But on top of all that, Process Street also has these unique features, that will knock your socks off:

  • Stop tasks – if you’ve got an important task that needs to be completed, add a stop task. It will prevent people from moving forward with the checklist until they’ve completed the task. It’s a fantastic way of enforcing an order to your checklist and making sure people don’t skip crucial tasks.
  • Dynamic due dates – this feature will increase your productivity, tenfold. If you have a task that needs to be completed before or after another task, by a certain date, use the dynamic due dates feature. It will automatically set the due date for you. It’s incredible!
  • Task permissionstask permissions will allow you to hide specific tasks from different users. If you have confidential information in a task, that only certain people should see, use task permissions to make sure noone but those people can see it.
  • Conditional logic – I can’t tell you how useful conditional logic is. You can use if/then logic to build dynamic checklists that will show and hide tasks depending on answers given or actions taken. Try it yourself. It’s brilliant!
  • Approval tasks – I’ve saved the best until last. Use approval tasks if you have a task that needs authorization from another person. So, for example, if you have a proposal or a contract that needs approval by the CEO, upload your document and add an approval task. The CEO will be able to review the document and approve or reject it. Simple as that!

Watch this video. It will tell you everything you need to know about Approvals.

But wait, there’s even more! With Process Street, you can also connect to thousands of apps through Zapier for planning and creating automation ready processes.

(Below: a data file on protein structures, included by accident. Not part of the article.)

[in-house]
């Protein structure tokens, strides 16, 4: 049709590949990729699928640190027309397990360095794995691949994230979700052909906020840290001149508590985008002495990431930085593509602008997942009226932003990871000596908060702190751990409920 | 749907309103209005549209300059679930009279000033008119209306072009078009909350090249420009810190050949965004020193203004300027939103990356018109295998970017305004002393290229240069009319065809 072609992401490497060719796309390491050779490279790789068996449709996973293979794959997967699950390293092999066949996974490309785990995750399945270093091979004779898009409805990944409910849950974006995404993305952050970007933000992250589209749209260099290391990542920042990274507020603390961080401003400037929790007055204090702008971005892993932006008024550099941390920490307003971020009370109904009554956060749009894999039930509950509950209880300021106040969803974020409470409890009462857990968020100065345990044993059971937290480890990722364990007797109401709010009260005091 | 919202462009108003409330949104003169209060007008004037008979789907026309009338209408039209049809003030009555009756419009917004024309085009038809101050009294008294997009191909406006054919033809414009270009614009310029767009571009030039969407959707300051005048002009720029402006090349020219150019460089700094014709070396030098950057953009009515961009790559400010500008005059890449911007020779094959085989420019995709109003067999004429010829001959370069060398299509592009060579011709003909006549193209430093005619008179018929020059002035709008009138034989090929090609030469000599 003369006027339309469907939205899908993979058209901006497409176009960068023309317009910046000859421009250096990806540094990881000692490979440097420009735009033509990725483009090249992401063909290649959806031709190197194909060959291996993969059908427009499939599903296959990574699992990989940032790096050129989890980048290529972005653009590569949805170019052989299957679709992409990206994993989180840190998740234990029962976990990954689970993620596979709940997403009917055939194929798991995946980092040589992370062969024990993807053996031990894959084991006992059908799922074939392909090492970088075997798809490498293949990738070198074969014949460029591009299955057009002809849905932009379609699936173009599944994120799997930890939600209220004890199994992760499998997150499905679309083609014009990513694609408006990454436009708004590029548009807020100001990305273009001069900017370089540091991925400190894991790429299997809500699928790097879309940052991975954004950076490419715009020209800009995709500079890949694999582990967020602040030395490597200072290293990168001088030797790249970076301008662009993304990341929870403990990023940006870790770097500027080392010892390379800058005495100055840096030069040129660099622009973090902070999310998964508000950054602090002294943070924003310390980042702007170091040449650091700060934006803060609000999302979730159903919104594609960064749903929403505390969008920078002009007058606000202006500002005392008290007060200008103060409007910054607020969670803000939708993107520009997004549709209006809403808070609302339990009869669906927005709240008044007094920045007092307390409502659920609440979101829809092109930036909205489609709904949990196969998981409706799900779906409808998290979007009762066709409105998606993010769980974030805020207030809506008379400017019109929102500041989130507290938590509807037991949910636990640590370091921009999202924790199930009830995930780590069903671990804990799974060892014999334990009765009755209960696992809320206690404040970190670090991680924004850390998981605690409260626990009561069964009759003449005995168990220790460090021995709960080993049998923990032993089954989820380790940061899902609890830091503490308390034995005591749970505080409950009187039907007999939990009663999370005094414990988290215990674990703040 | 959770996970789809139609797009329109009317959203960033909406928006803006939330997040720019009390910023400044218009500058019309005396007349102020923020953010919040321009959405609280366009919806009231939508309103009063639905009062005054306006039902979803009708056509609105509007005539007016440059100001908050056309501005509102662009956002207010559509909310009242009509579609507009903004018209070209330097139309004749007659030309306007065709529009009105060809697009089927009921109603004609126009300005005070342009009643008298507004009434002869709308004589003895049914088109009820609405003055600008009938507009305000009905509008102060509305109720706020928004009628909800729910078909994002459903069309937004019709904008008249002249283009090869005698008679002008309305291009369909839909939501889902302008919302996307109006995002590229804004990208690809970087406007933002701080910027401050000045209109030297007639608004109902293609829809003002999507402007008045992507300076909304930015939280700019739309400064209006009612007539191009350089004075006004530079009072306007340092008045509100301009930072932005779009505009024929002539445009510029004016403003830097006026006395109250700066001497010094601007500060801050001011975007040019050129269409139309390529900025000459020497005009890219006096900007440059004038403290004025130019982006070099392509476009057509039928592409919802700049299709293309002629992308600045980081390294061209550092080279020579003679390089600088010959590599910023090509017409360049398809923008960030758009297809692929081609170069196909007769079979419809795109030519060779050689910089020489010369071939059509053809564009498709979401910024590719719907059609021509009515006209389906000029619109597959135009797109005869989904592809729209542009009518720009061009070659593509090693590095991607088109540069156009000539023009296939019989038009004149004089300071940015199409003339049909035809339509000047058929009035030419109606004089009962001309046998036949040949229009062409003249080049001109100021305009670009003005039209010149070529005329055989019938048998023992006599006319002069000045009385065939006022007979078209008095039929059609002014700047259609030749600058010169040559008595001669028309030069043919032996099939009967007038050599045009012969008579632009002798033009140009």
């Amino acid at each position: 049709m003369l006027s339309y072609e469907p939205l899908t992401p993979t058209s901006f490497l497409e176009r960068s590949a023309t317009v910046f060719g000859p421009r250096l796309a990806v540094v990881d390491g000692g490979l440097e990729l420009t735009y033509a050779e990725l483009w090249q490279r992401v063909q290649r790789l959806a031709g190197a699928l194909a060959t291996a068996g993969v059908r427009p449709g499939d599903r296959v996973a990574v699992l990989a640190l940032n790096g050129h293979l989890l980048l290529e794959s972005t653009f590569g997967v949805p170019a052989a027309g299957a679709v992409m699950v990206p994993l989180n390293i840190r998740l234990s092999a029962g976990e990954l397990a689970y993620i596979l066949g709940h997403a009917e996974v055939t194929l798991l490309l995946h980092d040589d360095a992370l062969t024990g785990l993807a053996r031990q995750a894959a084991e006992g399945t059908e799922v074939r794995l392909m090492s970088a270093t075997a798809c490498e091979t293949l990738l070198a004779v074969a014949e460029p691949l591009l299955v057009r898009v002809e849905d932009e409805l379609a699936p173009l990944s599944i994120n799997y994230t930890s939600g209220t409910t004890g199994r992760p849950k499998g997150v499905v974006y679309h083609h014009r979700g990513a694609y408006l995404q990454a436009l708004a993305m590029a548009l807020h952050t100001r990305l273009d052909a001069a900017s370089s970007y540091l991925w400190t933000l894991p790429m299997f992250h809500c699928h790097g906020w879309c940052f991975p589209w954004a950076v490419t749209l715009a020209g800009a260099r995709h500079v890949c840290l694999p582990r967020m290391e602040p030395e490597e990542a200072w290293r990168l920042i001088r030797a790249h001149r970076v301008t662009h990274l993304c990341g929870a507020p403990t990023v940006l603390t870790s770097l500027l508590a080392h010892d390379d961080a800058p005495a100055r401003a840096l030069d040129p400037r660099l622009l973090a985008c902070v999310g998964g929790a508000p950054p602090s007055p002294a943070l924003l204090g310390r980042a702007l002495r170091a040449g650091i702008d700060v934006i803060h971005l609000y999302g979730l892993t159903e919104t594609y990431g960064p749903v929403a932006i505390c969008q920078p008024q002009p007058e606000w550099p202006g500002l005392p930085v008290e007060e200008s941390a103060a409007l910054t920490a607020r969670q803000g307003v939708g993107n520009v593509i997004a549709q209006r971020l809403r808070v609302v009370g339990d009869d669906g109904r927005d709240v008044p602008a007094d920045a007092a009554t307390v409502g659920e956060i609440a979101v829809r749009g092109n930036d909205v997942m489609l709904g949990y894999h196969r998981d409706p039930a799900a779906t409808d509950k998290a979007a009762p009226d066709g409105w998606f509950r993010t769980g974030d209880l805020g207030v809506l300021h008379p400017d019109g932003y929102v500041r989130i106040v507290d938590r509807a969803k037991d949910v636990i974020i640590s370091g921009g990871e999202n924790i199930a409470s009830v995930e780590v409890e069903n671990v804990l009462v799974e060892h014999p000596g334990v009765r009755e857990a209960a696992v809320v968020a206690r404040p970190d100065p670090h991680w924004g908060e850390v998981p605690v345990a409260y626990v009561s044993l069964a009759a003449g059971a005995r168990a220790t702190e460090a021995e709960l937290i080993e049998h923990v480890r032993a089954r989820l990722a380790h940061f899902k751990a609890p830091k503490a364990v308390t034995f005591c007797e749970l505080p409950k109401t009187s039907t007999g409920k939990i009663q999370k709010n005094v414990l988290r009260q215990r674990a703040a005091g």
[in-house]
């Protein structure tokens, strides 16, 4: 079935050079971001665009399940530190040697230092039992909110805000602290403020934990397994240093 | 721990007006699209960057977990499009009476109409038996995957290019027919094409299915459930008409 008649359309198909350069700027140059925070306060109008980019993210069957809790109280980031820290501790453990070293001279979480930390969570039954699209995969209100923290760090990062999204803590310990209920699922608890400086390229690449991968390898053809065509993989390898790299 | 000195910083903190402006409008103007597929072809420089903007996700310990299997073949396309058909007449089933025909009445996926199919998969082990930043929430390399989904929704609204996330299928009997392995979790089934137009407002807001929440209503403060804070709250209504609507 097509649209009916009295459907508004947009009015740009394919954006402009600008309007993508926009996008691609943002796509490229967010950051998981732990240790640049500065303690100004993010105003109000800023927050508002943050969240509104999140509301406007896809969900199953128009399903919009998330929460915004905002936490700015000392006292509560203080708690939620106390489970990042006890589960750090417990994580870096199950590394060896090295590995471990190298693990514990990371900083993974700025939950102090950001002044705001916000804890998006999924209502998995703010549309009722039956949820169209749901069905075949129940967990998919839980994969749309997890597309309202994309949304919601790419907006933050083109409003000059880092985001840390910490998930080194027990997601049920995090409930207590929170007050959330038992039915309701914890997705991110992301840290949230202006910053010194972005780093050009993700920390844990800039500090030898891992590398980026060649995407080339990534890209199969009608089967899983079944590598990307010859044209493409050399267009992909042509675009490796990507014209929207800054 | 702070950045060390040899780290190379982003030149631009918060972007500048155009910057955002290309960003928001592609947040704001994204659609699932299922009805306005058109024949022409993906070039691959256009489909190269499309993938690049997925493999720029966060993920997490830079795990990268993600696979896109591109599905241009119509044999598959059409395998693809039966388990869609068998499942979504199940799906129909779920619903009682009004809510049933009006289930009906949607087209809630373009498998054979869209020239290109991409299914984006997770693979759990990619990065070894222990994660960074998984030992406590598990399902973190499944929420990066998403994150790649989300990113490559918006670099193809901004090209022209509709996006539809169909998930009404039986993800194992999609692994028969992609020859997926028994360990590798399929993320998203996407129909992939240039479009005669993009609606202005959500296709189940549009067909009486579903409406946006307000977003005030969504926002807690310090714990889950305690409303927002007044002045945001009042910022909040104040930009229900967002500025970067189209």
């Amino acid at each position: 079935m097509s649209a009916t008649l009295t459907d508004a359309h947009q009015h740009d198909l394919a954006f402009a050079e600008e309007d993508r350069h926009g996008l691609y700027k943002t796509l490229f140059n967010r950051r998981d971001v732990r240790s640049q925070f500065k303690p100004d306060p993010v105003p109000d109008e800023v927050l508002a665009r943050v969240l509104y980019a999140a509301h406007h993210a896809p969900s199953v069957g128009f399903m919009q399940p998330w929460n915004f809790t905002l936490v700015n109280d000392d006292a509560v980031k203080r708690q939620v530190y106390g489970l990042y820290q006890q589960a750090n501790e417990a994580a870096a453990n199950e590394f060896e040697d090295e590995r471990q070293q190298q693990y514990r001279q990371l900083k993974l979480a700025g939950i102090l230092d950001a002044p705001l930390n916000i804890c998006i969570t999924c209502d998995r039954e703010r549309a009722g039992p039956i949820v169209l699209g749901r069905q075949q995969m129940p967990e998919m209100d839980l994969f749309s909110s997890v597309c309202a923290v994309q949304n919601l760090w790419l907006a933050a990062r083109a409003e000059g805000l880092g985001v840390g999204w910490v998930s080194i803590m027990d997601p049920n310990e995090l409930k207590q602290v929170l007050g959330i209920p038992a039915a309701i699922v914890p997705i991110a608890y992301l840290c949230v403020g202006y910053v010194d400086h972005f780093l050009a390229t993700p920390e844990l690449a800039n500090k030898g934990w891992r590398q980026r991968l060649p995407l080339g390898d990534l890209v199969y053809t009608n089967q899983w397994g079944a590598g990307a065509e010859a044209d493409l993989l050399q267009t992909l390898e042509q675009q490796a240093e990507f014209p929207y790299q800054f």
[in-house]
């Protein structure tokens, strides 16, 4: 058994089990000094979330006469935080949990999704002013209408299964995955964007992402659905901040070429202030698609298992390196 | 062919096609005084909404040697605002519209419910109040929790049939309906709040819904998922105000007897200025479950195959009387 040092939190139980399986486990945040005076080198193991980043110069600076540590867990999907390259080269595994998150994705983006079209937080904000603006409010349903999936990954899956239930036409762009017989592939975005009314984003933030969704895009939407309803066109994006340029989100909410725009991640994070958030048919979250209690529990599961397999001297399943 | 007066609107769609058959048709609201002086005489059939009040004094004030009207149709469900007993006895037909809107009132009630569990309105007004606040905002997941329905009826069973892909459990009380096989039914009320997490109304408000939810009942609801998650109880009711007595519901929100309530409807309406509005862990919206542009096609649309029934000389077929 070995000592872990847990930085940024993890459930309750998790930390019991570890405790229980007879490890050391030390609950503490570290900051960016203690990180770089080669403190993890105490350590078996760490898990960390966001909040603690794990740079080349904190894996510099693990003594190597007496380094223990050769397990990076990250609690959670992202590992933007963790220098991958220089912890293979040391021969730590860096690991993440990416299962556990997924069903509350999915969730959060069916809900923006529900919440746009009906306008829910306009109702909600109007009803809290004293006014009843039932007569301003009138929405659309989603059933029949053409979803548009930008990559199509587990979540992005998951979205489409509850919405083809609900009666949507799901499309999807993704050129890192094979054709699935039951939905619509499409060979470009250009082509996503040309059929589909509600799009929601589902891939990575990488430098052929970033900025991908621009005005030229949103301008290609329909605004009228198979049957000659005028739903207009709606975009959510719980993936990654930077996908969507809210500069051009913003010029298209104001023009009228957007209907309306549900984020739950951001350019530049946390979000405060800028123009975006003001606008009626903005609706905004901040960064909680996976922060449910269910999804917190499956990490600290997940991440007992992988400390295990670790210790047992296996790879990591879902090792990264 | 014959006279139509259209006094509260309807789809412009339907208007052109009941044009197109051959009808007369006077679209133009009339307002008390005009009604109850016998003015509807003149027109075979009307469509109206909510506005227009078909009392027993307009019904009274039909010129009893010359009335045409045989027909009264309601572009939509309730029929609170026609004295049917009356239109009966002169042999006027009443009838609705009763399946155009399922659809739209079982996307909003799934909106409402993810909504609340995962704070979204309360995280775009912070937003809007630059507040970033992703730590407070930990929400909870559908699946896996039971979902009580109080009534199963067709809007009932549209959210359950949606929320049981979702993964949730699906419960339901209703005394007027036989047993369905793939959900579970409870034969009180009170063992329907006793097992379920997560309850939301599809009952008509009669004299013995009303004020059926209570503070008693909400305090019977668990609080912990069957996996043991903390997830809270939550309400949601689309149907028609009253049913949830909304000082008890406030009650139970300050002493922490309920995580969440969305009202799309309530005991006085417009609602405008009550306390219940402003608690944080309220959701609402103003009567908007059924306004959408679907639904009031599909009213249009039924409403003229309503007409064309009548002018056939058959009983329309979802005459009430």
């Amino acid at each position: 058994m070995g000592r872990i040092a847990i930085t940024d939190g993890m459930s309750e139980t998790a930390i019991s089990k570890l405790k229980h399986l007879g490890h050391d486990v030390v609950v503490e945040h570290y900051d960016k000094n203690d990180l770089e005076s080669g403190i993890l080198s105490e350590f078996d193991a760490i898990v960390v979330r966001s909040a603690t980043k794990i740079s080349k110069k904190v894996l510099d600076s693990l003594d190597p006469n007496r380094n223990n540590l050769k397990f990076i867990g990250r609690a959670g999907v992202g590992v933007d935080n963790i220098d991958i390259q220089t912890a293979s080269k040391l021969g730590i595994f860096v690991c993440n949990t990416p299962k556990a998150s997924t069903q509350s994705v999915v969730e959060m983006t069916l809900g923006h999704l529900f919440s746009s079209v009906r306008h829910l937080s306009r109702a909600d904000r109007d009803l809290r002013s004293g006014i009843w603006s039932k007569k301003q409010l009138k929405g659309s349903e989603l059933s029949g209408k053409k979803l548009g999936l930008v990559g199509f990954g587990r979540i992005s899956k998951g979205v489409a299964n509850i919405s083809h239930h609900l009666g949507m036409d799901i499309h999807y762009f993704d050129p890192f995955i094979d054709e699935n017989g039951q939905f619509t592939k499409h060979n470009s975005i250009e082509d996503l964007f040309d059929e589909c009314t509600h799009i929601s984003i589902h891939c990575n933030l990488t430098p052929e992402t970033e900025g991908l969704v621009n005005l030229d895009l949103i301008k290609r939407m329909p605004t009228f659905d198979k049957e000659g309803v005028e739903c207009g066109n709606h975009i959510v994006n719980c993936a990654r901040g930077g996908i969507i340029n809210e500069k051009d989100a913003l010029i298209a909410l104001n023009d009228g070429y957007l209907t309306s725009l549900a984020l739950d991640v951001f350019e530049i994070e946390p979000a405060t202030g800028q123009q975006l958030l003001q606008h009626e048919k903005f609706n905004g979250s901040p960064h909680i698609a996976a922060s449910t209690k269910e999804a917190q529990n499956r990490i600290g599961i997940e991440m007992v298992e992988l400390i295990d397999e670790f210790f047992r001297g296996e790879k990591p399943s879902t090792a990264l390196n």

If you really want to take your business automation to the next level with Zapier, check out this webinar, hosted by our very own Blake Bailey.

And there we have it. Your complete guide to planning for success with human resource planning.

We’d love to hear what you think about human resource planning in the comments. Who knows? You may even get featured in an upcoming article!

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Amanda Greenwood

Amanda is a content writer for Process Street. Her main mission in life is to write content that makes business processes fun, interesting, and easy to understand. Her background is in marketing and project management, so she has a wealth of experience to draw from, which adds a touch of reality and a whole heap of depth to the content she writes.


4 Comments

My recommendation would be to start in one of two ways:

Either begin with a strategy process – so you can better understand your pain points and then work on the other processes based on those identified priority needs…

Or, if you already know one of your key pain points as an organization, start working on that first and then you can think about the strategy angle once you’ve patched up that problem!